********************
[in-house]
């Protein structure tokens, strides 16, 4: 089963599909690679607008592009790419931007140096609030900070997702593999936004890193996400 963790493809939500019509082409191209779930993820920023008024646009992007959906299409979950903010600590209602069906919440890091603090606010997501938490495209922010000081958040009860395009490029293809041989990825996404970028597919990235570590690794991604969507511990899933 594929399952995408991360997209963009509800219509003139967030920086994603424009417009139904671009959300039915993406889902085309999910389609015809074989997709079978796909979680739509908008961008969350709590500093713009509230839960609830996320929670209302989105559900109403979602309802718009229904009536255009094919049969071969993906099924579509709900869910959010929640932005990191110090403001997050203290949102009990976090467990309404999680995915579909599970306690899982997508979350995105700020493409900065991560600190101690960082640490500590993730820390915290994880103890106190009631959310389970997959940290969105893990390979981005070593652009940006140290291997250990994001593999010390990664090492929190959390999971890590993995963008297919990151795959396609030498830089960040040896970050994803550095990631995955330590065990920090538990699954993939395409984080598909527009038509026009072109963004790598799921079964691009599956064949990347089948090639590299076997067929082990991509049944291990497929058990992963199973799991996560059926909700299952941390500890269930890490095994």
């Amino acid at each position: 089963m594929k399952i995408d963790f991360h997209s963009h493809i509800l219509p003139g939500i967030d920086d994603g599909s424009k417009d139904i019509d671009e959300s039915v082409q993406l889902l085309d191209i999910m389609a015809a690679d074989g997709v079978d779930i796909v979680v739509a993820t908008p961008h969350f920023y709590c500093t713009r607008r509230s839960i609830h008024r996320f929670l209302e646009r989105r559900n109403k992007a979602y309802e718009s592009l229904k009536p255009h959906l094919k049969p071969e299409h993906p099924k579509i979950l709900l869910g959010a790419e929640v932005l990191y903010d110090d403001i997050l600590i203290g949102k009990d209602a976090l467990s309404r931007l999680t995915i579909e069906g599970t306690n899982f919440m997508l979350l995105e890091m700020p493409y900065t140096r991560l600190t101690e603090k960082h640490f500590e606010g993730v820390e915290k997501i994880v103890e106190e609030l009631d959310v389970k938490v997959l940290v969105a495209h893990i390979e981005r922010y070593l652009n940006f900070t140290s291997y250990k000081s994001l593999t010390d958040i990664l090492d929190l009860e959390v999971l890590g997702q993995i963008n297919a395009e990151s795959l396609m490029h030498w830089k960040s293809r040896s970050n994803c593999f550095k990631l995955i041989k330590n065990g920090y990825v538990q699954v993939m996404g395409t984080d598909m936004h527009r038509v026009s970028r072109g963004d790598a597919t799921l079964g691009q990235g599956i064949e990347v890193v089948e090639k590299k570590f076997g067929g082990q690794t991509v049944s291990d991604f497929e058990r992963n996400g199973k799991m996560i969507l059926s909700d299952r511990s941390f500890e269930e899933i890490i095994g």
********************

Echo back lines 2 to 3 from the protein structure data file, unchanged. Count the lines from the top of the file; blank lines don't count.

């Protein structure tokens, strides 16, 4: 089963599909690679607008592009790419931007140096609030900070997702593999936004890193996400 963790493809939500019509082409191209779930993820920023008024646009992007959906299409979950903010600590209602069906919440890091603090606010997501938490495209922010000081958040009860395009490029293809041989990825996404970028597919990235570590690794991604969507511990899933 594929399952995408991360997209963009509800219509003139967030920086994603424009417009139904671009959300039915993406889902085309999910389609015809074989997709079978796909979680739509908008961008969350709590500093713009509230839960609830996320929670209302989105559900109403979602309802718009229904009536255009094919049969071969993906099924579509709900869910959010929640932005990191110090403001997050203290949102009990976090467990309404999680995915579909599970306690899982997508979350995105700020493409900065991560600190101690960082640490500590993730820390915290994880103890106190009631959310389970997959940290969105893990390979981005070593652009940006140290291997250990994001593999010390990664090492929190959390999971890590993995963008297919990151795959396609030498830089960040040896970050994803550095990631995955330590065990920090538990699954993939395409984080598909527009038509026009072109963004790598799921079964691009599956064949990347089948090639590299076997067929082990991509049944291990497929058990992963199973799991996560059926909700299952941390500890269930890490095994």
């Amino acid at each position: 089963m594929k399952i995408d963790f991360h997209s963009h493809i509800l219509p003139g939500i967030d920086d994603g599909s424009k417009d139904i019509d671009e959300s039915v082409q993406l889902l085309d191209i999910m389609a015809a690679d074989g997709v079978d779930i796909v979680v739509a993820t908008p961008h969350f920023y709590c500093t713009r607008r509230s839960i609830h008024r996320f929670l209302e646009r989105r559900n109403k992007a979602y309802e718009s592009l229904k009536p255009h959906l094919k049969p071969e299409h993906p099924k579509i979950l709900l869910g959010a790419e929640v932005l990191y903010d110090d403001i997050l600590i203290g949102k009990d209602a976090l467990s309404r931007l999680t995915i579909e069906g599970t306690n899982f919440m997508l979350l995105e890091m700020p493409y900065t140096r991560l600190t101690e603090k960082h640490f500590e606010g993730v820390e915290k997501i994880v103890e106190e609030l009631d959310v389970k938490v997959l940290v969105a495209h893990i390979e981005r922010y070593l652009n940006f900070t140290s291997y250990k000081s994001l593999t010390d958040i990664l090492d929190l009860e959390v999971l890590g997702q993995i963008n297919a395009e990151s795959l396609m490029h030498w830089k960040s293809r040896s970050n994803c593999f550095k990631l995955i041989k330590n065990g920090y990825v538990q699954v993939m996404g395409t984080d598909m936004h527009r038509v026009s970028r072109g963004d790598a597919t799921l079964g691009q990235g599956i064949e990347v890193v089948e090639k590299k570590f076997g067929g082990q690794t991509v049944s291990d991604f497929e058990r992963n996400g199973k799991m996560i969507l059926s909700d299952r511990s941390f500890e269930e899933i890490i095994g």